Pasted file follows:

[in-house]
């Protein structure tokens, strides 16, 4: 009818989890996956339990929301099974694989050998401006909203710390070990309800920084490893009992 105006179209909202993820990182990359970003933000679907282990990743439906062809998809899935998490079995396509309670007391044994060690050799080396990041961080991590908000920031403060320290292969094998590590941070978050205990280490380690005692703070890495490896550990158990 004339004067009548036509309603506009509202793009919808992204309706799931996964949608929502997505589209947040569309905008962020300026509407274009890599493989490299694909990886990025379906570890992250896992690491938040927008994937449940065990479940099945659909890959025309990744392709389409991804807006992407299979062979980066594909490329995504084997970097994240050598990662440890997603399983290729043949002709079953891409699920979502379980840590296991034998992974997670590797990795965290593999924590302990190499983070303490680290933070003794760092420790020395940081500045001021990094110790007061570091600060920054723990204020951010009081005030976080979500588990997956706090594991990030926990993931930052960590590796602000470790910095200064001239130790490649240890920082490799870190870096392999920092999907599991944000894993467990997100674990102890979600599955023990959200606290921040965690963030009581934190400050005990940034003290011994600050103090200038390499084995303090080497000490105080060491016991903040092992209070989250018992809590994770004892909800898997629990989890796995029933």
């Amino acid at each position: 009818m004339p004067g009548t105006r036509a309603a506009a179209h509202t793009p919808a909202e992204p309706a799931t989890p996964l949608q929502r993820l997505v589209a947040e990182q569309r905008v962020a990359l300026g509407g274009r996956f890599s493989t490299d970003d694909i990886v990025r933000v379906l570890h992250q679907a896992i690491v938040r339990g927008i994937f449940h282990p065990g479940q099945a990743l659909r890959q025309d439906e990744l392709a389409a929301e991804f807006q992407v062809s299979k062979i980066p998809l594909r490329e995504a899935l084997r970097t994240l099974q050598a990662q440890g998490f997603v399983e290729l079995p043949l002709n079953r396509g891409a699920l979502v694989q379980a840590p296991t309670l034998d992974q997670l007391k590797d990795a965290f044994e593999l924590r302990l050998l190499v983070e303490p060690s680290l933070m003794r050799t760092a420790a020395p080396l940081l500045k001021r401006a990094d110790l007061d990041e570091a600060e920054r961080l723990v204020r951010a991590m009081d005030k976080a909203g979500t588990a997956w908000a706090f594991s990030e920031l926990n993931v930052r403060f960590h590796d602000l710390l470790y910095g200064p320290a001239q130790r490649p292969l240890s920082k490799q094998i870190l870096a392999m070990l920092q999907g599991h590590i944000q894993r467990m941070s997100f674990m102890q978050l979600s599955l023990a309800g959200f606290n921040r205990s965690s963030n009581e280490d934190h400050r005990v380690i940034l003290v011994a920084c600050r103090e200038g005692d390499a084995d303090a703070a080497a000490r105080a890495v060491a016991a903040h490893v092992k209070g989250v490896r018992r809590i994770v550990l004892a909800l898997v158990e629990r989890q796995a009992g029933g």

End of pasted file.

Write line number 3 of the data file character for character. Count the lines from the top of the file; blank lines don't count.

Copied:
């Amino acid at each position: 009818m004339p004067g009548t105006r036509a309603a506009a179209h509202t793009p919808a909202e992204p309706a799931t989890p996964l949608q929502r993820l997505v589209a947040e990182q569309r905008v962020a990359l300026g509407g274009r996956f890599s493989t490299d970003d694909i990886v990025r933000v379906l570890h992250q679907a896992i690491v938040r339990g927008i994937f449940h282990p065990g479940q099945a990743l659909r890959q025309d439906e990744l392709a389409a929301e991804f807006q992407v062809s299979k062979i980066p998809l594909r490329e995504a899935l084997r970097t994240l099974q050598a990662q440890g998490f997603v399983e290729l079995p043949l002709n079953r396509g891409a699920l979502v694989q379980a840590p296991t309670l034998d992974q997670l007391k590797d990795a965290f044994e593999l924590r302990l050998l190499v983070e303490p060690s680290l933070m003794r050799t760092a420790a020395p080396l940081l500045k001021r401006a990094d110790l007061d990041e570091a600060e920054r961080l723990v204020r951010a991590m009081d005030k976080a909203g979500t588990a997956w908000a706090f594991s990030e920031l926990n993931v930052r403060f960590h590796d602000l710390l470790y910095g200064p320290a001239q130790r490649p292969l240890s920082k490799q094998i870190l870096a392999m070990l920092q999907g599991h590590i944000q894993r467990m941070s997100f674990m102890q978050l979600s599955l023990a309800g959200f606290n921040r205990s965690s963030n009581e280490d934190h400050r005990v380690i940034l003290v011994a920084c600050r103090e200038g005692d390499a084995d303090a703070a080497a000490r105080a890495v060491a016991a903040h490893v092992k209070g989250v490896r018992r809590i994770v550990l004892a909800l898997v158990e629990r989890q796995a009992g029933g």